Judith and the Head of Holofernes is an oil painting by Gustav Klimt, created in 1901. It features the biblical figure Judith, who had beheaded the Assyrian general Holofernes, holding up his severed head. Klimt portrays Judith as a seductive femme fatale with a knowing smile on her face.
Klimt’s painting follows a long tradition of depicting Judith in art, typically as a heroic figure who vanquished evil. However, Klimt’s portrayal was controversial due to its eroticism and symbolism. The artwork’s coloring system and composition illustrate the military influence of Judith’s gown and depict her posture that symbolizes triumph over vice.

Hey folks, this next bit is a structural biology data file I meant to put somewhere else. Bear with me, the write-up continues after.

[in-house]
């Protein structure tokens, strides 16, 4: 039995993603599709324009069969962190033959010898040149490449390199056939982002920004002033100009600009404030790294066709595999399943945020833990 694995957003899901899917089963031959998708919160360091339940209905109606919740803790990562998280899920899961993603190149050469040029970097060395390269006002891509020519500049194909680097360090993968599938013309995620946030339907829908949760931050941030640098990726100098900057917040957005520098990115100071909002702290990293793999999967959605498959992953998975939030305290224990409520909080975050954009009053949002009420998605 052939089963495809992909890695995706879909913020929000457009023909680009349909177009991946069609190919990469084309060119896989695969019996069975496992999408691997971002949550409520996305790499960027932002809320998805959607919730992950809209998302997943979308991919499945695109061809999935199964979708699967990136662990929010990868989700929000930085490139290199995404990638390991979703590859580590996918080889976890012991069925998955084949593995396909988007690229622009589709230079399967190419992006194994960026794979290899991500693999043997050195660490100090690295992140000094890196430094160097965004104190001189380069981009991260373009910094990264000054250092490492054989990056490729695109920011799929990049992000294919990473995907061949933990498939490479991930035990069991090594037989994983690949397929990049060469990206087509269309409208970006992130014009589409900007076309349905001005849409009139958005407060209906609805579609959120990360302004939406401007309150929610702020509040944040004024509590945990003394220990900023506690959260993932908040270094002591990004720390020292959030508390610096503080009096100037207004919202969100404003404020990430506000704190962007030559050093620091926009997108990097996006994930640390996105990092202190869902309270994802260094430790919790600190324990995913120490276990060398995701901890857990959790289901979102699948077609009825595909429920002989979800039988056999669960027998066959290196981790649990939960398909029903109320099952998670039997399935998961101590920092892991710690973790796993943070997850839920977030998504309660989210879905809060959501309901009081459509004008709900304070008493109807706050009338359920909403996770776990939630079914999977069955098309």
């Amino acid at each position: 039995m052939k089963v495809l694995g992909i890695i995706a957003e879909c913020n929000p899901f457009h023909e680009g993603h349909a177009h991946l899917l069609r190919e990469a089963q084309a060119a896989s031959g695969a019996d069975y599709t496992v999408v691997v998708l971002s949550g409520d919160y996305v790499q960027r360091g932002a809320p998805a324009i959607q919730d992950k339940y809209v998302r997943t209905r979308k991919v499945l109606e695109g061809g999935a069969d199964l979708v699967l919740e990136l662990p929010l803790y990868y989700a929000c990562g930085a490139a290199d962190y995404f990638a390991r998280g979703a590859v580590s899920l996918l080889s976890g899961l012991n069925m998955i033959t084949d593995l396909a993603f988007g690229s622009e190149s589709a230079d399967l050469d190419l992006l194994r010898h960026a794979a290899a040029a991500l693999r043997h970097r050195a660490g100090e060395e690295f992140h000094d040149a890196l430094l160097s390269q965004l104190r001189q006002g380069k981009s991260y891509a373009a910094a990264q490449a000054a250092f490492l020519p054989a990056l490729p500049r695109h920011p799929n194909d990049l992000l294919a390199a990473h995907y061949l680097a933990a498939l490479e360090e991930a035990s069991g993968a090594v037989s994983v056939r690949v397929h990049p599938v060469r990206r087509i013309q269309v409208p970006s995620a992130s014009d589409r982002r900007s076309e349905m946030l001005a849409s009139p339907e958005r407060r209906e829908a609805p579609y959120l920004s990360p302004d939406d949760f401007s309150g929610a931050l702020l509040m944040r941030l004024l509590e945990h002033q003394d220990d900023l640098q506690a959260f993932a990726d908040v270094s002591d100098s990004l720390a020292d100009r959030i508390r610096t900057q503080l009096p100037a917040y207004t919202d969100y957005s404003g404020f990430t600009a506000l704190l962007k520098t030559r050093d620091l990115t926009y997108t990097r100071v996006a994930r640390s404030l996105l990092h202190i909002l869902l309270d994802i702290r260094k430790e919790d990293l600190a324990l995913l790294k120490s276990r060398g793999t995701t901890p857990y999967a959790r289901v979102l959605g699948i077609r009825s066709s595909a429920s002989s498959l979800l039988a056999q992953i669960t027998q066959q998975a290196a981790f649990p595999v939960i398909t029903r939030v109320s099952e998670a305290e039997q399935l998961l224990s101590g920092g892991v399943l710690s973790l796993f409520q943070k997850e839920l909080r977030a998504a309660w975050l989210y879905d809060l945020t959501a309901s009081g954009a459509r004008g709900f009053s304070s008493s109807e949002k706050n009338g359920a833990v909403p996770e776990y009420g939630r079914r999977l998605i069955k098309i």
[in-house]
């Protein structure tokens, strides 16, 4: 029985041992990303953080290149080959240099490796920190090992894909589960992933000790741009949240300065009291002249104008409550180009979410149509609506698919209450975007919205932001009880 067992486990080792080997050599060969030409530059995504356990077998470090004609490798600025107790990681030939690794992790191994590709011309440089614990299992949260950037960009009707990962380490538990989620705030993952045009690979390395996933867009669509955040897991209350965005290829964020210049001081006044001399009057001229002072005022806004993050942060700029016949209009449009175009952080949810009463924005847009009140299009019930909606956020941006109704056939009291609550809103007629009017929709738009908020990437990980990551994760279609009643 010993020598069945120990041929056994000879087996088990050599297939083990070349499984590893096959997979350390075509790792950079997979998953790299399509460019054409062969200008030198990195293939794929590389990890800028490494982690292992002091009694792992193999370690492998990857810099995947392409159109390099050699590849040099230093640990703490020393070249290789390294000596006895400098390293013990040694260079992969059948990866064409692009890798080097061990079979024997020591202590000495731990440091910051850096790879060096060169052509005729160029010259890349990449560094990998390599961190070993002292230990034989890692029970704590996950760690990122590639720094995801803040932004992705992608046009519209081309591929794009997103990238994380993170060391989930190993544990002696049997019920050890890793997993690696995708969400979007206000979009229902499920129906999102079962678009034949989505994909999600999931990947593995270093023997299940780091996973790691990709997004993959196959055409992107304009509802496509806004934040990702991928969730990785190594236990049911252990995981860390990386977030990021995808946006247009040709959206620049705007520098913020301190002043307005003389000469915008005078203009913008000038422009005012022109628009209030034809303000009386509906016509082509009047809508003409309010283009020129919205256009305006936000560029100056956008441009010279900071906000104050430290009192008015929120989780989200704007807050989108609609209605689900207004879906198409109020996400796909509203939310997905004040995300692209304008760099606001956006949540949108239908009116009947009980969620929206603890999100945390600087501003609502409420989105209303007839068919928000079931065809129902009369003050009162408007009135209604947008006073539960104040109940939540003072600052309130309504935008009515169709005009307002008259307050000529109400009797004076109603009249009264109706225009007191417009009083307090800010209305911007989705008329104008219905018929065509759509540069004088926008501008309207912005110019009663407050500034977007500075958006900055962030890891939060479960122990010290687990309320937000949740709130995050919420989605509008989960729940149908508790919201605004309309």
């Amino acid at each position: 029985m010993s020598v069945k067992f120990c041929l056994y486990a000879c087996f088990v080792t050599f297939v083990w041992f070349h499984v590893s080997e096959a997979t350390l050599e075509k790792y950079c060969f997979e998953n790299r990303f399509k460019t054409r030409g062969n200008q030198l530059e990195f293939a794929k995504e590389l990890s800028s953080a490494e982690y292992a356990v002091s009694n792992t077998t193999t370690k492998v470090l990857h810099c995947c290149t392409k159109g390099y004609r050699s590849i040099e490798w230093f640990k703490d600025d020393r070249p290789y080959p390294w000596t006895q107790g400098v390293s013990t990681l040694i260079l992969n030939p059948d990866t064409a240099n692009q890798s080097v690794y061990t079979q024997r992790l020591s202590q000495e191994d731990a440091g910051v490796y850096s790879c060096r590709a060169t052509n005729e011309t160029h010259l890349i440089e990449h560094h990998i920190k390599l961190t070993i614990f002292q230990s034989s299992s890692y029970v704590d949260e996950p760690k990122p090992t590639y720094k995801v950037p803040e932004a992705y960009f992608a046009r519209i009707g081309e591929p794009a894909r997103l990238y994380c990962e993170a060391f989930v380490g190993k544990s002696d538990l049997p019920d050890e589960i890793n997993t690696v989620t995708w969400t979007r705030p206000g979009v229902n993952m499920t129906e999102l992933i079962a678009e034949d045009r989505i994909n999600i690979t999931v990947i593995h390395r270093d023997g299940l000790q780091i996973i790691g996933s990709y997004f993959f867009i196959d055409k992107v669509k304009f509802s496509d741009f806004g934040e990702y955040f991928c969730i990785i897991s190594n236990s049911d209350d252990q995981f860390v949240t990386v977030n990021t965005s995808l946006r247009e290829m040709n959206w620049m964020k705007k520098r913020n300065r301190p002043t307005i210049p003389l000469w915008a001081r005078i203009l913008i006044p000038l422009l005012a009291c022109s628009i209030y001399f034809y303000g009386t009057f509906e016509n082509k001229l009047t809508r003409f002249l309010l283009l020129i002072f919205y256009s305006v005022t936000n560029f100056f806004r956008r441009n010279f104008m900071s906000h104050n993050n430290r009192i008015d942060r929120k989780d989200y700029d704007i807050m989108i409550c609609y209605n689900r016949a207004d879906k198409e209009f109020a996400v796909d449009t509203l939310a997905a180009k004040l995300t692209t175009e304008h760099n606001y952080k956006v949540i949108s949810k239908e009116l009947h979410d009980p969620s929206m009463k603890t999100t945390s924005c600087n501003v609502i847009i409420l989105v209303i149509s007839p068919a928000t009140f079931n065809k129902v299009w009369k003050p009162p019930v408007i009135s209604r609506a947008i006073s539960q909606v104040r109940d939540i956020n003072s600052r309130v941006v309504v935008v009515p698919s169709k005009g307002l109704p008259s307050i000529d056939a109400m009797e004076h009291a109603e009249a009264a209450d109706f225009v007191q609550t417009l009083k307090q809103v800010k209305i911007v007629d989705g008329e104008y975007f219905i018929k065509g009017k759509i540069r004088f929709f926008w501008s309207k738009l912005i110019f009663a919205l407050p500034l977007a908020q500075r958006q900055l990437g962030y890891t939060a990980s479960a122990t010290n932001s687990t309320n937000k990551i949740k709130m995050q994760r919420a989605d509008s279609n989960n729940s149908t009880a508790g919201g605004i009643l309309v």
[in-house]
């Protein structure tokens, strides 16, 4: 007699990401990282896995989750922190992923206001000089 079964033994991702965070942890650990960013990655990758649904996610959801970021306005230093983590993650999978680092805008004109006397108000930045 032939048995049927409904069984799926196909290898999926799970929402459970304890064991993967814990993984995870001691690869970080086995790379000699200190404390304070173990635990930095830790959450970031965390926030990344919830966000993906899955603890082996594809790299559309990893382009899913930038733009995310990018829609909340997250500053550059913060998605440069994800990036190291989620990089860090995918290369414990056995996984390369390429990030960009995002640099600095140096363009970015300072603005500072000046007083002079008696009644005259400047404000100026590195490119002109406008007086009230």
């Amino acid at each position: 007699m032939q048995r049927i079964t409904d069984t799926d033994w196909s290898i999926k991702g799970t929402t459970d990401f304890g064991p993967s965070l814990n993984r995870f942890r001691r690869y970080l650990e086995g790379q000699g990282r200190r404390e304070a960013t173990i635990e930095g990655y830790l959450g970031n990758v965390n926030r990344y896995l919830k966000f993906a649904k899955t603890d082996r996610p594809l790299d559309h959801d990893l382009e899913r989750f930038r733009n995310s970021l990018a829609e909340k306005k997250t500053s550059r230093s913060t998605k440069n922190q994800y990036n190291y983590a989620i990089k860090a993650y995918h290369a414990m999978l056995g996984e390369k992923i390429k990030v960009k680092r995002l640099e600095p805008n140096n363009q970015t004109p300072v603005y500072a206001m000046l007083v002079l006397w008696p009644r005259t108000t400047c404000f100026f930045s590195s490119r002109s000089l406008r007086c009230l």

The Viennese bourgeoisie bought “Judith and the Head of Holofernes,” which eventually found its way to Belvedere Palace gallery in Austria after changing hands several times. Gustav Klimt was born into a lower-middle-class family where he financially supported his parents throughout his life while pushing for artistic experimentation that included sexual themes during what became known as his “golden period.”